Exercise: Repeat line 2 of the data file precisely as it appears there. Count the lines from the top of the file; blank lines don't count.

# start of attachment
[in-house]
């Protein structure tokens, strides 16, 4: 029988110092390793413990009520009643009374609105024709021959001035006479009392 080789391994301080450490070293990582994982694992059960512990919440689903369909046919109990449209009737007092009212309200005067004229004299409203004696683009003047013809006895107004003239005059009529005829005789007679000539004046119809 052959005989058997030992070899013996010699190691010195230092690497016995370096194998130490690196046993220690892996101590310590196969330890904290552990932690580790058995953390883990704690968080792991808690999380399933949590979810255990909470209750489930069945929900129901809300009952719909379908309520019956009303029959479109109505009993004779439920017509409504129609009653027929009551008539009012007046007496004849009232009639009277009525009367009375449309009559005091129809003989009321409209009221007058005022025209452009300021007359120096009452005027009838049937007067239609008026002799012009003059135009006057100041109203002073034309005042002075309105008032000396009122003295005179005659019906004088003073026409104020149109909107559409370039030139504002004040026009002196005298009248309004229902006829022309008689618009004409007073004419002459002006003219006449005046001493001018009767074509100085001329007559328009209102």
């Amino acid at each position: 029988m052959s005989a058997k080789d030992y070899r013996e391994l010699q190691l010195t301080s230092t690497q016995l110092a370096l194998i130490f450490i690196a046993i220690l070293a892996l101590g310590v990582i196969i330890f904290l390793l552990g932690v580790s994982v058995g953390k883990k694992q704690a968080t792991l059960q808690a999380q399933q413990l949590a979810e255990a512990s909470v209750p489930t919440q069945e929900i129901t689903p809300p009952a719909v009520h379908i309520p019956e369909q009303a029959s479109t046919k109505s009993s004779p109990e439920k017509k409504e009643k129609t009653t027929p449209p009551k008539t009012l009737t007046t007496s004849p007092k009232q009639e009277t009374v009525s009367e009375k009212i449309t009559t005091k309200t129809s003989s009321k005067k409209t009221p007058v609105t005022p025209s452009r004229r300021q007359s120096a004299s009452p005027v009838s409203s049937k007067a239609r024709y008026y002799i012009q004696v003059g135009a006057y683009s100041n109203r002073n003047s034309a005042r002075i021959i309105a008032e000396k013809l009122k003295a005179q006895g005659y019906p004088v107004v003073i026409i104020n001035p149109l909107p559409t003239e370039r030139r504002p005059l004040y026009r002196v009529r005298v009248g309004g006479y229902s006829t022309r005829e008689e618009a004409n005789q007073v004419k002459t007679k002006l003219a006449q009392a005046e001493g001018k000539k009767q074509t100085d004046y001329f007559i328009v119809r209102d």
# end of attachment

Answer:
């Protein structure tokens, strides 16, 4: 029988110092390793413990009520009643009374609105024709021959001035006479009392 080789391994301080450490070293990582994982694992059960512990919440689903369909046919109990449209009737007092009212309200005067004229004299409203004696683009003047013809006895107004003239005059009529005829005789007679000539004046119809 052959005989058997030992070899013996010699190691010195230092690497016995370096194998130490690196046993220690892996101590310590196969330890904290552990932690580790058995953390883990704690968080792991808690999380399933949590979810255990909470209750489930069945929900129901809300009952719909379908309520019956009303029959479109109505009993004779439920017509409504129609009653027929009551008539009012007046007496004849009232009639009277009525009367009375449309009559005091129809003989009321409209009221007058005022025209452009300021007359120096009452005027009838049937007067239609008026002799012009003059135009006057100041109203002073034309005042002075309105008032000396009122003295005179005659019906004088003073026409104020149109909107559409370039030139504002004040026009002196005298009248309004229902006829022309008689618009004409007073004419002459002006003219006449005046001493001018009767074509100085001329007559328009209102």